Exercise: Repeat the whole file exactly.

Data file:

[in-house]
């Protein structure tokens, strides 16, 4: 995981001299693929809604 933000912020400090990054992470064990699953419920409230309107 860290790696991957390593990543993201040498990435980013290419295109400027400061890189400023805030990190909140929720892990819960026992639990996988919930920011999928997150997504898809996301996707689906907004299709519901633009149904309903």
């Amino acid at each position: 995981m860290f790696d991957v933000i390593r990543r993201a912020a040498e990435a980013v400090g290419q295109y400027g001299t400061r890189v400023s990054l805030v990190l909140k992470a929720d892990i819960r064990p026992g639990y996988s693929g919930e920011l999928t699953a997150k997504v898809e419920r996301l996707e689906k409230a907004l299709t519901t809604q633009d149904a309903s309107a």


[in-house]
């Protein structure tokens, strides 16, 4: 995981001299693929809604 933000912020400090990054992470064990699953419920409230309107 860290790696991957390593990543993201040498990435980013290419295109400027400061890189400023805030990190909140929720892990819960026992639990996988919930920011999928997150997504898809996301996707689906907004299709519901633009149904309903």
């Amino acid at each position: 995981m860290f790696d991957v933000i390593r990543r993201a912020a040498e990435a980013v400090g290419q295109y400027g001299t400061r890189v400023s990054l805030v990190l909140k992470a929720d892990i819960r064990p026992g639990y996988s693929g919930e920011l999928t699953a997150k997504v898809e419920r996301l996707e689906k409230a907004l299709t519901t809604q633009d149904a309903s309107a």